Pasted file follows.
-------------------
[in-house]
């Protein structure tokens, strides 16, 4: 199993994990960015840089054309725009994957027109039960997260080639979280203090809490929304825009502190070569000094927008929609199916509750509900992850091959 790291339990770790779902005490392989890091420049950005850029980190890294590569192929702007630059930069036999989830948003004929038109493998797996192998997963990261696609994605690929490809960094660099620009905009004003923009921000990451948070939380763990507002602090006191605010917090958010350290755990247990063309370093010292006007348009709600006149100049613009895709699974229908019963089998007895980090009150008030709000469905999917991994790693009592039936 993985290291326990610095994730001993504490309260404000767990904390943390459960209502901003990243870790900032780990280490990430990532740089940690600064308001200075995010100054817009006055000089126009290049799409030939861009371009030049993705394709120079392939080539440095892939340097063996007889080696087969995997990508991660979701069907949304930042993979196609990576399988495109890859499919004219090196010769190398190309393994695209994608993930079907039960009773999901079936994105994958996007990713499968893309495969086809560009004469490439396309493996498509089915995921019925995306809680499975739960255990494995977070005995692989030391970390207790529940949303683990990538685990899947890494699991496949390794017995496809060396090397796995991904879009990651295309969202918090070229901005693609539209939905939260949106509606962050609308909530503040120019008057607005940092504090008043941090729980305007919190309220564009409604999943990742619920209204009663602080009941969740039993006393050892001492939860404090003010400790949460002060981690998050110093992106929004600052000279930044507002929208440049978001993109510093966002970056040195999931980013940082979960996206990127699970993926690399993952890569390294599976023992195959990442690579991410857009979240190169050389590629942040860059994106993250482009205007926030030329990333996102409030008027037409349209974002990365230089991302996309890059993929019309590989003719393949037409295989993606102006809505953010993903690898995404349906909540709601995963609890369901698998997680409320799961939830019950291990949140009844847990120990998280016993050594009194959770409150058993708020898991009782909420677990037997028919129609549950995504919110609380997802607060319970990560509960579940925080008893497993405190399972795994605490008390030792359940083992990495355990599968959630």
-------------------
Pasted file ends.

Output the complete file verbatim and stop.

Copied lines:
[in-house]
């Protein structure tokens, strides 16, 4: 199993994990960015840089054309725009994957027109039960997260080639979280203090809490929304825009502190070569000094927008929609199916509750509900992850091959 790291339990770790779902005490392989890091420049950005850029980190890294590569192929702007630059930069036999989830948003004929038109493998797996192998997963990261696609994605690929490809960094660099620009905009004003923009921000990451948070939380763990507002602090006191605010917090958010350290755990247990063309370093010292006007348009709600006149100049613009895709699974229908019963089998007895980090009150008030709000469905999917991994790693009592039936 993985290291326990610095994730001993504490309260404000767990904390943390459960209502901003990243870790900032780990280490990430990532740089940690600064308001200075995010100054817009006055000089126009290049799409030939861009371009030049993705394709120079392939080539440095892939340097063996007889080696087969995997990508991660979701069907949304930042993979196609990576399988495109890859499919004219090196010769190398190309393994695209994608993930079907039960009773999901079936994105994958996007990713499968893309495969086809560009004469490439396309493996498509089915995921019925995306809680499975739960255990494995977070005995692989030391970390207790529940949303683990990538685990899947890494699991496949390794017995496809060396090397796995991904879009990651295309969202918090070229901005693609539209939905939260949106509606962050609308909530503040120019008057607005940092504090008043941090729980305007919190309220564009409604999943990742619920209204009663602080009941969740039993006393050892001492939860404090003010400790949460002060981690998050110093992106929004600052000279930044507002929208440049978001993109510093966002970056040195999931980013940082979960996206990127699970993926690399993952890569390294599976023992195959990442690579991410857009979240190169050389590629942040860059994106993250482009205007926030030329990333996102409030008027037409349209974002990365230089991302996309890059993929019309590989003719393949037409295989993606102006809505953010993903690898995404349906909540709601995963609890369901698998997680409320799961939830019950291990949140009844847990120990998280016993050594009194959770409150058993708020898991009782909420677990037997028919129609549950995504919110609380997802607060319970990560509960579940925080008893497993405190399972795994605490008390030792359940083992990495355990599968959630």